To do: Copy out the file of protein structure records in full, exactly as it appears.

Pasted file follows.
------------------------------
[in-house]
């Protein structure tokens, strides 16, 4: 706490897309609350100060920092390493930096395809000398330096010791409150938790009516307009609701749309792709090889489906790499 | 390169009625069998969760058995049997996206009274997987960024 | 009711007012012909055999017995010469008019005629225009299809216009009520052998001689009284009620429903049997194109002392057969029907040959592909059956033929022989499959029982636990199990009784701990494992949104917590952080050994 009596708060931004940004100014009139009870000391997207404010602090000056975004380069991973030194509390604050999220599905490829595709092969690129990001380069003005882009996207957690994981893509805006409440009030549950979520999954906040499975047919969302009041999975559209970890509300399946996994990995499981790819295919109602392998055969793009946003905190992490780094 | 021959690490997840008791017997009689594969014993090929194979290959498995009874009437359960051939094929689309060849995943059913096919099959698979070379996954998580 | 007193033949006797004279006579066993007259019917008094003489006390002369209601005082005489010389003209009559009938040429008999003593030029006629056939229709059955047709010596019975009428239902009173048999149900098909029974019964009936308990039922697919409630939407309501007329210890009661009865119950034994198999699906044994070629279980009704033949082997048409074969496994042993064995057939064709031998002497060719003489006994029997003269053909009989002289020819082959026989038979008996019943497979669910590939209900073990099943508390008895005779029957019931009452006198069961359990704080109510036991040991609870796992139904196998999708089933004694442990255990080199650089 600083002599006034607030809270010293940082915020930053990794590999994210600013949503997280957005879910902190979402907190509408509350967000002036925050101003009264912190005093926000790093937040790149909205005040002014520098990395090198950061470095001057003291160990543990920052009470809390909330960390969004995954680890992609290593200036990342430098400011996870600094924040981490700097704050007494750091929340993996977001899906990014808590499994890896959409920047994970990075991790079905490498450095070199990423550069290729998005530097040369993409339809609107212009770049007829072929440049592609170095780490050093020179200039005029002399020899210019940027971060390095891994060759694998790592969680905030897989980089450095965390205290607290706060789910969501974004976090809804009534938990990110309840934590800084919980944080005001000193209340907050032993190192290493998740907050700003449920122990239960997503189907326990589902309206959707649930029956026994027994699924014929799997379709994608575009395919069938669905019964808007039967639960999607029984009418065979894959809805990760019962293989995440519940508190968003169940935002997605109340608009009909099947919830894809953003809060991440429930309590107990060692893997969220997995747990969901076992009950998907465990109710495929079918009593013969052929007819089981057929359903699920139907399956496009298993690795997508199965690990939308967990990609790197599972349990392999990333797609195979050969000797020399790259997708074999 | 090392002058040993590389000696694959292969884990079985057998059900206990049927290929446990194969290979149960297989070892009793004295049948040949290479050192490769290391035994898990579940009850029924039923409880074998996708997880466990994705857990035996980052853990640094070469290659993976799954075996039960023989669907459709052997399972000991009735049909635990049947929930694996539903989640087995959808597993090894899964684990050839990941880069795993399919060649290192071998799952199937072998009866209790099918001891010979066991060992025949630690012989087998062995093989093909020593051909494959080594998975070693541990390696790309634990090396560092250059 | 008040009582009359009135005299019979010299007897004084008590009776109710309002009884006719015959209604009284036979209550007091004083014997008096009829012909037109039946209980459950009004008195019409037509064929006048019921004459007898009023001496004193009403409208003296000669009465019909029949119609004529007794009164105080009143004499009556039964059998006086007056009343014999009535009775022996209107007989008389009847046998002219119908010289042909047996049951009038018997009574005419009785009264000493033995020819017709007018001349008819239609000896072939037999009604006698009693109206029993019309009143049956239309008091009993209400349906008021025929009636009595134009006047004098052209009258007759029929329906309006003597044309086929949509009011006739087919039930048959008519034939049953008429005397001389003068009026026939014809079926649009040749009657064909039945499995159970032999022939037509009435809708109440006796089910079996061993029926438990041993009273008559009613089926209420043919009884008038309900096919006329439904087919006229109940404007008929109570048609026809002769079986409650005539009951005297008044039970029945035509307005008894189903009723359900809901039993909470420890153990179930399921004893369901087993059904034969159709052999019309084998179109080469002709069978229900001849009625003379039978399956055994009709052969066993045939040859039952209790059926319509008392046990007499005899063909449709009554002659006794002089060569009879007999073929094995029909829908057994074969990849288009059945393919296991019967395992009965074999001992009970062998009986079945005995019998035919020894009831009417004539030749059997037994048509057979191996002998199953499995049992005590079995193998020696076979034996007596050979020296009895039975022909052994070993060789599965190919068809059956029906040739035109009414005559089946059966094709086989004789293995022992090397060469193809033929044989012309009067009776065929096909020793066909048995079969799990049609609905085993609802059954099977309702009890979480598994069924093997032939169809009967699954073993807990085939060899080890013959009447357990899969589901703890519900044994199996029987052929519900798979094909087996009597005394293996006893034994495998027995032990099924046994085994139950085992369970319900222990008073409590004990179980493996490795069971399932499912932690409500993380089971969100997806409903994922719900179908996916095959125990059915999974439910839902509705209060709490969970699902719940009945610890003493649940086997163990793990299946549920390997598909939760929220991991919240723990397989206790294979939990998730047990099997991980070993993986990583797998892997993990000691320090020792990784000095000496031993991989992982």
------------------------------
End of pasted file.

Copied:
[in-house]
């Protein structure tokens, strides 16, 4: 706490897309609350100060920092390493930096395809000398330096010791409150938790009516307009609701749309792709090889489906790499 | 390169009625069998969760058995049997996206009274997987960024 | 009711007012012909055999017995010469008019005629225009299809216009009520052998001689009284009620429903049997194109002392057969029907040959592909059956033929022989499959029982636990199990009784701990494992949104917590952080050994 009596708060931004940004100014009139009870000391997207404010602090000056975004380069991973030194509390604050999220599905490829595709092969690129990001380069003005882009996207957690994981893509805006409440009030549950979520999954906040499975047919969302009041999975559209970890509300399946996994990995499981790819295919109602392998055969793009946003905190992490780094 | 021959690490997840008791017997009689594969014993090929194979290959498995009874009437359960051939094929689309060849995943059913096919099959698979070379996954998580 | 007193033949006797004279006579066993007259019917008094003489006390002369209601005082005489010389003209009559009938040429008999003593030029006629056939229709059955047709010596019975009428239902009173048999149900098909029974019964009936308990039922697919409630939407309501007329210890009661009865119950034994198999699906044994070629279980009704033949082997048409074969496994042993064995057939064709031998002497060719003489006994029997003269053909009989002289020819082959026989038979008996019943497979669910590939209900073990099943508390008895005779029957019931009452006198069961359990704080109510036991040991609870796992139904196998999708089933004694442990255990080199650089 600083002599006034607030809270010293940082915020930053990794590999994210600013949503997280957005879910902190979402907190509408509350967000002036925050101003009264912190005093926000790093937040790149909205005040002014520098990395090198950061470095001057003291160990543990920052009470809390909330960390969004995954680890992609290593200036990342430098400011996870600094924040981490700097704050007494750091929340993996977001899906990014808590499994890896959409920047994970990075991790079905490498450095070199990423550069290729998005530097040369993409339809609107212009770049007829072929440049592609170095780490050093020179200039005029002399020899210019940027971060390095891994060759694998790592969680905030897989980089450095965390205290607290706060789910969501974004976090809804009534938990990110309840934590800084919980944080005001000193209340907050032993190192290493998740907050700003449920122990239960997503189907326990589902309206959707649930029956026994027994699924014929799997379709994608575009395919069938669905019964808007039967639960999607029984009418065979894959809805990760019962293989995440519940508190968003169940935002997605109340608009009909099947919830894809953003809060991440429930309590107990060692893997969220997995747990969901076992009950998907465990109710495929079918009593013969052929007819089981057929359903699920139907399956496009298993690795997508199965690990939308967990990609790197599972349990392999990333797609195979050969000797020399790259997708074999 | 090392002058040993590389000696694959292969884990079985057998059900206990049927290929446990194969290979149960297989070892009793004295049948040949290479050192490769290391035994898990579940009850029924039923409880074998996708997880466990994705857990035996980052853990640094070469290659993976799954075996039960023989669907459709052997399972000991009735049909635990049947929930694996539903989640087995959808597993090894899964684990050839990941880069795993399919060649290192071998799952199937072998009866209790099918001891010979066991060992025949630690012989087998062995093989093909020593051909494959080594998975070693541990390696790309634990090396560092250059 | 008040009582009359009135005299019979010299007897004084008590009776109710309002009884006719015959209604009284036979209550007091004083014997008096009829012909037109039946209980459950009004008195019409037509064929006048019921004459007898009023001496004193009403409208003296000669009465019909029949119609004529007794009164105080009143004499009556039964059998006086007056009343014999009535009775022996209107007989008389009847046998002219119908010289042909047996049951009038018997009574005419009785009264000493033995020819017709007018001349008819239609000896072939037999009604006698009693109206029993019309009143049956239309008091009993209400349906008021025929009636009595134009006047004098052209009258007759029929329906309006003597044309086929949509009011006739087919039930048959008519034939049953008429005397001389003068009026026939014809079926649009040749009657064909039945499995159970032999022939037509009435809708109440006796089910079996061993029926438990041993009273008559009613089926209420043919009884008038309900096919006329439904087919006229109940404007008929109570048609026809002769079986409650005539009951005297008044039970029945035509307005008894189903009723359900809901039993909470420890153990179930399921004893369901087993059904034969159709052999019309084998179109080469002709069978229900001849009625003379039978399956055994009709052969066993045939040859039952209790059926319509008392046990007499005899063909449709009554002659006794002089060569009879007999073929094995029909829908057994074969990849288009059945393919296991019967395992009965074999001992009970062998009986079945005995019998035919020894009831009417004539030749059997037994048509057979191996002998199953499995049992005590079995193998020696076979034996007596050979020296009895039975022909052994070993060789599965190919068809059956029906040739035109009414005559089946059966094709086989004789293995022992090397060469193809033929044989012309009067009776065929096909020793066909048995079969799990049609609905085993609802059954099977309702009890979480598994069924093997032939169809009967699954073993807990085939060899080890013959009447357990899969589901703890519900044994199996029987052929519900798979094909087996009597005394293996006893034994495998027995032990099924046994085994139950085992369970319900222990008073409590004990179980493996490795069971399932499912932690409500993380089971969100997806409903994922719900179908996916095959125990059915999974439910839902509705209060709490969970699902719940009945610890003493649940086997163990793990299946549920390997598909939760929220991991919240723990397989206790294979939990998730047990099997991980070993993986990583797998892997993990000691320090020792990784000095000496031993991989992982």